Escapism for me is often found in watching a movie. It can block out a couple of hours and make me forget everything else. In this shot I was watching "Pusher II" from 2004.
I am grateful for all the support. Imagine to have the support from the Presidency of a country! That is simply outstanding. And to have the support from multiple shipping companies to be able to travel onboard containerships! Fantastic! And the support from all our project partners and so many people following online. For all of that I am grateful. I am also quite tired and feel that eight years has been a really long time. I recently spoke with a good friend back home who mentioned that he might respect me more if I threw in the towel and returned home before reaching the last country. I fully understand him. There is no way we will reach the final nine in less than ten months and with the current complications it will take longer. I also feel socially exhausted…sort of around 80% full. In recent days I have been viewing myself as a “bucket” which is filling up. A bucket with a hole in the bottom. Under optimal conditions the bucket is nearly always empty as whatever pours in can easily run out through the hole in the bottom. But if too much flows in all at once then the bucket slowly fills up. Reaching the top of the bucket would result in an overflow and we don’t want that. I feel socially and mentally exhausted and need less pressure and more success. And I need some alone time too. It’s all between the ears. Of course it is. But isn’t everything?
What does 'S' stand for? I'll be running in my Salomon gear tomorrow. And behind me you see the Ross banner which has been with me for eight years!
Green is running. Blue is likely uphill. And red is sprinting! :)
Let’s move on to something else now. Last Monday I had a successful trail run across the first half of the HK50 trail. The first half is about 25km (15.5mi) across several mountains. Temperatures have dropped recently making it a lot easier to cope and I was able to create my personal best time across the distance with a time just below 3 hours! I was very happy that result!! Immediately after I met two nice South Africans who just did it in 2 hours and 6 minutes!! They looked like they had been sculpted by Michelangelo. One of them, Jan from Pretoria, will also be competing in the HK50 tomorrow. While I will be happy simply completing the ultra-distance race, I can imagine Jan clocking it in just 6 hours. I am not an athlete…I’m just stubborn ;) My injured ankle hasn’t quite recovered. Last Monday when I did my best time, I estimated that it had recovered approximately 60%. Now it’s closer to 80%. I don’t feel any pain while walking or running. But I do feel that my ankle is weaker and that I will not be able to recover within the race if I twist it. It is simply not strong enough. So, I better not twist it! It feels like driving a car without a seatbelt. As long as I’m not in an accident I’ll be fine.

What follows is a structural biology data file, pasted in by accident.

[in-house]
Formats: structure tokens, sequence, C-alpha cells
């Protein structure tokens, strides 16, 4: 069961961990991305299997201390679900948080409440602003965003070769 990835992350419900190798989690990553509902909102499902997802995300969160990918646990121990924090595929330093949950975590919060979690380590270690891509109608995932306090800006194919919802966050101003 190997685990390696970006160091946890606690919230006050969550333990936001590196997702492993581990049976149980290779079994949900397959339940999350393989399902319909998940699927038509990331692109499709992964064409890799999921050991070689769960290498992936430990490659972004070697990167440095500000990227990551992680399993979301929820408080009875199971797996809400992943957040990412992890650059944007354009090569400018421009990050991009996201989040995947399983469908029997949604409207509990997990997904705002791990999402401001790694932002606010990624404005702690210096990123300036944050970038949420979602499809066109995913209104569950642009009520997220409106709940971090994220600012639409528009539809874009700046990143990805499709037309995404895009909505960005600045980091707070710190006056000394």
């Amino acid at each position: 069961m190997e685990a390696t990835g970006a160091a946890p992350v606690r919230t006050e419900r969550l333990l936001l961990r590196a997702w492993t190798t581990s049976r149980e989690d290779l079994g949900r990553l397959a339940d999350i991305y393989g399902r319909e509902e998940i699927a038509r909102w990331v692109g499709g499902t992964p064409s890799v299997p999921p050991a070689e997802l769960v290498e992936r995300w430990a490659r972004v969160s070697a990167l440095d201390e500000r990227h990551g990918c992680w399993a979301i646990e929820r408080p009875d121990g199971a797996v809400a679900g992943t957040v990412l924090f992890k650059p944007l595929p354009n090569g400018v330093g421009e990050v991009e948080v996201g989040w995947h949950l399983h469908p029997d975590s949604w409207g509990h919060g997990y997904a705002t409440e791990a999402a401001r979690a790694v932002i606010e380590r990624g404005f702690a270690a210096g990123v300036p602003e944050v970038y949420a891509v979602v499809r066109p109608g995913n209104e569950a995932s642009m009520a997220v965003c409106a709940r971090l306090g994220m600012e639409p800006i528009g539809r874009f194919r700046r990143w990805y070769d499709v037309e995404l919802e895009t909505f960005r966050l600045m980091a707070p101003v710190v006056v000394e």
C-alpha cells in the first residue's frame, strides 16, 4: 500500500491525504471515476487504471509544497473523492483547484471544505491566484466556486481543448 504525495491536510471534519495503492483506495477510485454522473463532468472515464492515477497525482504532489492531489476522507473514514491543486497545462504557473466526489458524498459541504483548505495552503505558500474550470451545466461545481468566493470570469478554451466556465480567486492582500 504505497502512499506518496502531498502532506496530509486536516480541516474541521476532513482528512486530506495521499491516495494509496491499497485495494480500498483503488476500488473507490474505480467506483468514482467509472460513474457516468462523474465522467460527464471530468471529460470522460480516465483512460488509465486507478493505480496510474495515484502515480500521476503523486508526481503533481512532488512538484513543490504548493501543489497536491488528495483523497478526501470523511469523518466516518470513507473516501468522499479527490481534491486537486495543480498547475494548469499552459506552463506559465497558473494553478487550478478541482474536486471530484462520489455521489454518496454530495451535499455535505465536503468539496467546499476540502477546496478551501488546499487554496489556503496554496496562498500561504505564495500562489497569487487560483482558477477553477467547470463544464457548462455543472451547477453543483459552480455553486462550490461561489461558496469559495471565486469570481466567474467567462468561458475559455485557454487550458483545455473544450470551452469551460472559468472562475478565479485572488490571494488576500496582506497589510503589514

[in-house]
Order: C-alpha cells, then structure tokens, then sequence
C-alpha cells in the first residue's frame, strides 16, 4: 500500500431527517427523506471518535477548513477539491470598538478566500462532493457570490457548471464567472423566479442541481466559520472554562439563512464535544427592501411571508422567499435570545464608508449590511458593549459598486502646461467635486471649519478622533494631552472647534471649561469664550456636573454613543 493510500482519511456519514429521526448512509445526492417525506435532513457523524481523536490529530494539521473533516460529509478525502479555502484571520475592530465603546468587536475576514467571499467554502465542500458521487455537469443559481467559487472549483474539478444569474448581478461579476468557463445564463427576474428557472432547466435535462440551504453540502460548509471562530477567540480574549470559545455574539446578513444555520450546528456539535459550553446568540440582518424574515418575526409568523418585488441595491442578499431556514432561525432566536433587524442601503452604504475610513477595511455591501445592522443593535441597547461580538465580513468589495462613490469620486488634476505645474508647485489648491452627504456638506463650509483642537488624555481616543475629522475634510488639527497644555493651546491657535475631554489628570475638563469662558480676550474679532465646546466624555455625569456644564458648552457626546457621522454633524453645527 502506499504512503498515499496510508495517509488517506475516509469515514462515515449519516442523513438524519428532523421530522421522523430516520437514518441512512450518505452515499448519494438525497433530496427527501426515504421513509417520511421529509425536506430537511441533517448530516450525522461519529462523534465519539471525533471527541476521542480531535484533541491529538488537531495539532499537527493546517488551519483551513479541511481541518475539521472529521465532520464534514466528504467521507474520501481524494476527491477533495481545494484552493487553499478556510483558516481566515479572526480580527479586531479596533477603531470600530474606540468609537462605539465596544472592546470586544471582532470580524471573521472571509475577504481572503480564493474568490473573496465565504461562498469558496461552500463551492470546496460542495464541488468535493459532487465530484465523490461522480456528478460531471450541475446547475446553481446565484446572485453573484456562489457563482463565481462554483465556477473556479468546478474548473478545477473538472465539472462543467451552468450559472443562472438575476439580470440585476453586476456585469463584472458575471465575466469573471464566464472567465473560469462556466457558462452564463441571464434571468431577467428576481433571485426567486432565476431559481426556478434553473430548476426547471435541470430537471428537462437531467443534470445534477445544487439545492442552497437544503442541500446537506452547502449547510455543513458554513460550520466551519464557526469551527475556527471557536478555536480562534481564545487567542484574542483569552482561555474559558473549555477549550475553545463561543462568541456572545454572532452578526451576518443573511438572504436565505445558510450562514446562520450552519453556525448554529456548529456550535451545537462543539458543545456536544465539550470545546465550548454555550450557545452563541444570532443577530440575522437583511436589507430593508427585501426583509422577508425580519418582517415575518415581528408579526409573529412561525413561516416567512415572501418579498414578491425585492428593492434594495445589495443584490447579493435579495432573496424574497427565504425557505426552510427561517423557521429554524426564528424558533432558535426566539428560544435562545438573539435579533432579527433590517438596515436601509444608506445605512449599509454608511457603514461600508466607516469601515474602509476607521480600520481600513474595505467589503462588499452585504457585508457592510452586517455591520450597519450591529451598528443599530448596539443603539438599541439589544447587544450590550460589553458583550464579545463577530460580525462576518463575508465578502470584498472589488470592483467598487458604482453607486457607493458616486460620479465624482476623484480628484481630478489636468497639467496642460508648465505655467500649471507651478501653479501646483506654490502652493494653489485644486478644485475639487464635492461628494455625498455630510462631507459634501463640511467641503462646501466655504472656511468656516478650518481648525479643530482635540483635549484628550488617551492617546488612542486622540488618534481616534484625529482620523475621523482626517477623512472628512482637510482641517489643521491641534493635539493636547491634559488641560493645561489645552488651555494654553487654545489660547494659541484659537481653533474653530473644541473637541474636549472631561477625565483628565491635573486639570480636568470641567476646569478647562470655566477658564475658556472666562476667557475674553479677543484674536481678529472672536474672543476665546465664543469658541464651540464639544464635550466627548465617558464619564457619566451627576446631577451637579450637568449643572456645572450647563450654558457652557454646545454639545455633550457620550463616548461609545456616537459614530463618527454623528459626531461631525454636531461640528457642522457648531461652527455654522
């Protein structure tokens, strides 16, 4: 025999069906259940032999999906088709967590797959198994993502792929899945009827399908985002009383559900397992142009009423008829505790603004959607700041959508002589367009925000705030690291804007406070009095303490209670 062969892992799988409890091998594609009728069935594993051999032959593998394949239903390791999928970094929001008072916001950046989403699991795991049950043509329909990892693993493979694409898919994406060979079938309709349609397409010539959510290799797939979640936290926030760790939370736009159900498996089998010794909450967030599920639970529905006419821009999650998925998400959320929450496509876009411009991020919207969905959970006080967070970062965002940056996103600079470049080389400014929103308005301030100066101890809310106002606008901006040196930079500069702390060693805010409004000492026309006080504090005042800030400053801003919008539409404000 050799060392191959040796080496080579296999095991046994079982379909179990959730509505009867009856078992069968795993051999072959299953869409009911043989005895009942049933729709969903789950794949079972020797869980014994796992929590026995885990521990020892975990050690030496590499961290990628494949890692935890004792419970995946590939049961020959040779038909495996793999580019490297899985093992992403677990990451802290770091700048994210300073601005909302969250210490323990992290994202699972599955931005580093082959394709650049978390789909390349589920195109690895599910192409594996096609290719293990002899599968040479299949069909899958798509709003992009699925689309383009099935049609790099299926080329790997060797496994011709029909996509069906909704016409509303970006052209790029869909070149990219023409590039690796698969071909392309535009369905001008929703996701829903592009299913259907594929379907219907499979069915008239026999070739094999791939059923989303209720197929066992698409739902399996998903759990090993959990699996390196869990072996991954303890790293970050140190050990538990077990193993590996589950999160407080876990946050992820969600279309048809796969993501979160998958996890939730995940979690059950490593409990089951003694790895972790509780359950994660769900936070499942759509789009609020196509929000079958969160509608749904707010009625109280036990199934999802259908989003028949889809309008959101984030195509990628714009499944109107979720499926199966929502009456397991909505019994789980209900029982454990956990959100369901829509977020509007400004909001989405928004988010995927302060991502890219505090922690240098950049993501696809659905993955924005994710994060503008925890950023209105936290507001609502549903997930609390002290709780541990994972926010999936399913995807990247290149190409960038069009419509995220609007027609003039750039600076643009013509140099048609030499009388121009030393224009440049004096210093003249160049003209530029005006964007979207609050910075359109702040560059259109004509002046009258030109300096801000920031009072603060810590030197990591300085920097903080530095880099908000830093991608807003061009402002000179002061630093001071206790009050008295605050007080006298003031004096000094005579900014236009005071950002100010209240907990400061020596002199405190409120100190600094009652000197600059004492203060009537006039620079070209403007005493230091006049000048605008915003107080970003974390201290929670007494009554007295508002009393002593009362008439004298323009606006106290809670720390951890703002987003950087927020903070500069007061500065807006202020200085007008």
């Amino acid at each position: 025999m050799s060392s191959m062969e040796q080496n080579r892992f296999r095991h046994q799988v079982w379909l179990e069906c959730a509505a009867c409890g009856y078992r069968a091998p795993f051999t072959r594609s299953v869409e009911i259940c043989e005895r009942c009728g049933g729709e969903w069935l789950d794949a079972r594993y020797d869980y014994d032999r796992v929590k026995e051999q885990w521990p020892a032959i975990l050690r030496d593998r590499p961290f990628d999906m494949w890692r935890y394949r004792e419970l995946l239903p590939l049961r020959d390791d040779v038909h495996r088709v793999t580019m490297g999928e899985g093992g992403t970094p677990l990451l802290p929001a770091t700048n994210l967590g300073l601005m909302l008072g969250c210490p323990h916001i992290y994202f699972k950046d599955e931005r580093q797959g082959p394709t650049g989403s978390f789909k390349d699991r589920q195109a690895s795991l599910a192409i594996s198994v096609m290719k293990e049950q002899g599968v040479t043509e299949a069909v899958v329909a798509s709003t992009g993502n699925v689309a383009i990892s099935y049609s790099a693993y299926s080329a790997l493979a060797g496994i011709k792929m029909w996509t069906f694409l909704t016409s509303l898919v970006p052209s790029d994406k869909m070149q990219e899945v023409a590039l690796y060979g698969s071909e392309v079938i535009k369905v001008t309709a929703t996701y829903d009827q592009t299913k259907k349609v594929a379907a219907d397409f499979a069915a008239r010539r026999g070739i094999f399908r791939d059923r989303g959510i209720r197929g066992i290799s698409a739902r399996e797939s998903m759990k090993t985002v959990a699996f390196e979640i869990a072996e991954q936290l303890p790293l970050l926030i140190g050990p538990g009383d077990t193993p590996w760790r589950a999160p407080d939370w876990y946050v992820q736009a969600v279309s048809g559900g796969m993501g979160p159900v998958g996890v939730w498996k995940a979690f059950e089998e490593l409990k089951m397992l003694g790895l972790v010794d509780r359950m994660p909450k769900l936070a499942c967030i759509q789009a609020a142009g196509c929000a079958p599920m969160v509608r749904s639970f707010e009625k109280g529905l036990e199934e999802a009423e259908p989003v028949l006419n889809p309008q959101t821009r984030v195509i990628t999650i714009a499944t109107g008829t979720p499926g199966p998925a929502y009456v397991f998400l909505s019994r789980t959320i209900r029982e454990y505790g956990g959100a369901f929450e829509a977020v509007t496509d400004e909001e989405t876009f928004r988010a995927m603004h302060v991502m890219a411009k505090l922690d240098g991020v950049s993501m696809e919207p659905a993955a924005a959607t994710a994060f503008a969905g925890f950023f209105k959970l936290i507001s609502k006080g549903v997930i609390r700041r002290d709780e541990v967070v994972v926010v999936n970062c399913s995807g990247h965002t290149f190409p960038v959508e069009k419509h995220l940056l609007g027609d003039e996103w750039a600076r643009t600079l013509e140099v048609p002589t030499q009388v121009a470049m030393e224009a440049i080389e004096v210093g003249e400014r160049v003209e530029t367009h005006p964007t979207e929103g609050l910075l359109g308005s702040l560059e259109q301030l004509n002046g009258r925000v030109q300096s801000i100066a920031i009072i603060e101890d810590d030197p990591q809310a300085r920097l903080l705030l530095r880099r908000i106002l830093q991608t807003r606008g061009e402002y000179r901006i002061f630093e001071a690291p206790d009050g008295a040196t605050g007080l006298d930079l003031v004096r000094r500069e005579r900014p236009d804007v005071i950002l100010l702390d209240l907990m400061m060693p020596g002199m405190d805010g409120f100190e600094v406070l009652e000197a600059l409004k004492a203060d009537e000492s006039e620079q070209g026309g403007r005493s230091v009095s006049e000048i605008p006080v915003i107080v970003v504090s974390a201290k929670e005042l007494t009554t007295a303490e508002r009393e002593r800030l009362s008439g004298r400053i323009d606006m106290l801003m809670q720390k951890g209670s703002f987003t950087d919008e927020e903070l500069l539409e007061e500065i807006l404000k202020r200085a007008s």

Temporary reverend Margith at MTL pier 9. The Seamen's Church has employed a new fulltime reverend who will replace Margith in December.
There have been few ships to service this month through my job as an assistant at the Danish Seamen’s Church in Hong. The job which effectively keeps me from being deported out of Hong Kong. Containerships follow a set schedule akin to a city bus. They go round, and round, and round calling the same ports until they again reach Hong Kong. As such some months are busy while others are quieter on that front. There have been other activities instead such as getting ready for the Christmas Bazar. Last Sunday reverend Margith held a Confirmation for Martin and Axel. Within the Protestant faith confirmation is seen as a rite of passage or initiation to full Christian discipleship. It is a symbolic act allowing the baptized person to make a mature statement of faith. This was obviously a special day for both Martin and Axel and certainly also for their parents. Congratulations to everyone.